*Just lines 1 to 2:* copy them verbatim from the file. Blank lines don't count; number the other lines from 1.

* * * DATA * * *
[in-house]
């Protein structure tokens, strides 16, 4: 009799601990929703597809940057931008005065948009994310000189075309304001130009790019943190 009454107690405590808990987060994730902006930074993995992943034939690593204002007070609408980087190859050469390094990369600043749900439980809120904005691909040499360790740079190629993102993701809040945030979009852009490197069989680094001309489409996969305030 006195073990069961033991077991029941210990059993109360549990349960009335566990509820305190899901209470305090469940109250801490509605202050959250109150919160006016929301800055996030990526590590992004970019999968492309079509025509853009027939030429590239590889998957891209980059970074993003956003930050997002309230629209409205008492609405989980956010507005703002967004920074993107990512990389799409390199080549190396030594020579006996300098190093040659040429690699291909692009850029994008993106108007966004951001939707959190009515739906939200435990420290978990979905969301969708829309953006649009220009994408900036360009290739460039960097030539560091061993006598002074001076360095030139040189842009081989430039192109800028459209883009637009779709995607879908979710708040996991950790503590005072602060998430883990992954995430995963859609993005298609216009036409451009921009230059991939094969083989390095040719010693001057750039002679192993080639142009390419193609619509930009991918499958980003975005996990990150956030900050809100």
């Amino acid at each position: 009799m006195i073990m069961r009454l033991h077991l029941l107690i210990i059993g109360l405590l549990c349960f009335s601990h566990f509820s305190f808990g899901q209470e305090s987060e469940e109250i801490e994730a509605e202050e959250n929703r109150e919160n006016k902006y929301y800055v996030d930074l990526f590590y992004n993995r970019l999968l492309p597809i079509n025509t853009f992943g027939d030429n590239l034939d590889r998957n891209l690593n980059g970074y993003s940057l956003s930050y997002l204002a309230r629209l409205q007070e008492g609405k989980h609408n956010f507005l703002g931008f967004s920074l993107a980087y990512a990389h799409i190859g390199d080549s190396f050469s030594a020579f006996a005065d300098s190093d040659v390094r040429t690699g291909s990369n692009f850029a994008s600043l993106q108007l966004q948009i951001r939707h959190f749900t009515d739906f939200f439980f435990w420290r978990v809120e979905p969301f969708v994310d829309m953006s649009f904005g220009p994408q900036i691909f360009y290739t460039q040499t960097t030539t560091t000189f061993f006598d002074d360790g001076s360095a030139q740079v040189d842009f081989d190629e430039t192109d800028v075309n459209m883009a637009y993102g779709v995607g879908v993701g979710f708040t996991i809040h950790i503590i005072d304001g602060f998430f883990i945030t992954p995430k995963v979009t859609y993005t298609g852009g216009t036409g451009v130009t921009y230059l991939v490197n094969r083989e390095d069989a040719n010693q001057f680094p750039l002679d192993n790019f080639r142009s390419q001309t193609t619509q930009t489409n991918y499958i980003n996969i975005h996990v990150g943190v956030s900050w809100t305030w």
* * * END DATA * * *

[in-house]
């Protein structure tokens, strides 16, 4: 009799601990929703597809940057931008005065948009994310000189075309304001130009790019943190 009454107690405590808990987060994730902006930074993995992943034939690593204002007070609408980087190859050469390094990369600043749900439980809120904005691909040499360790740079190629993102993701809040945030979009852009490197069989680094001309489409996969305030 006195073990069961033991077991029941210990059993109360549990349960009335566990509820305190899901209470305090469940109250801490509605202050959250109150919160006016929301800055996030990526590590992004970019999968492309079509025509853009027939030429590239590889998957891209980059970074993003956003930050997002309230629209409205008492609405989980956010507005703002967004920074993107990512990389799409390199080549190396030594020579006996300098190093040659040429690699291909692009850029994008993106108007966004951001939707959190009515739906939200435990420290978990979905969301969708829309953006649009220009994408900036360009290739460039960097030539560091061993006598002074001076360095030139040189842009081989430039192109800028459209883009637009779709995607879908979710708040996991950790503590005072602060998430883990992954995430995963859609993005298609216009036409451009921009230059991939094969083989390095040719010693001057750039002679192993080639142009390419193609619509930009991918499958980003975005996990990150956030900050809100």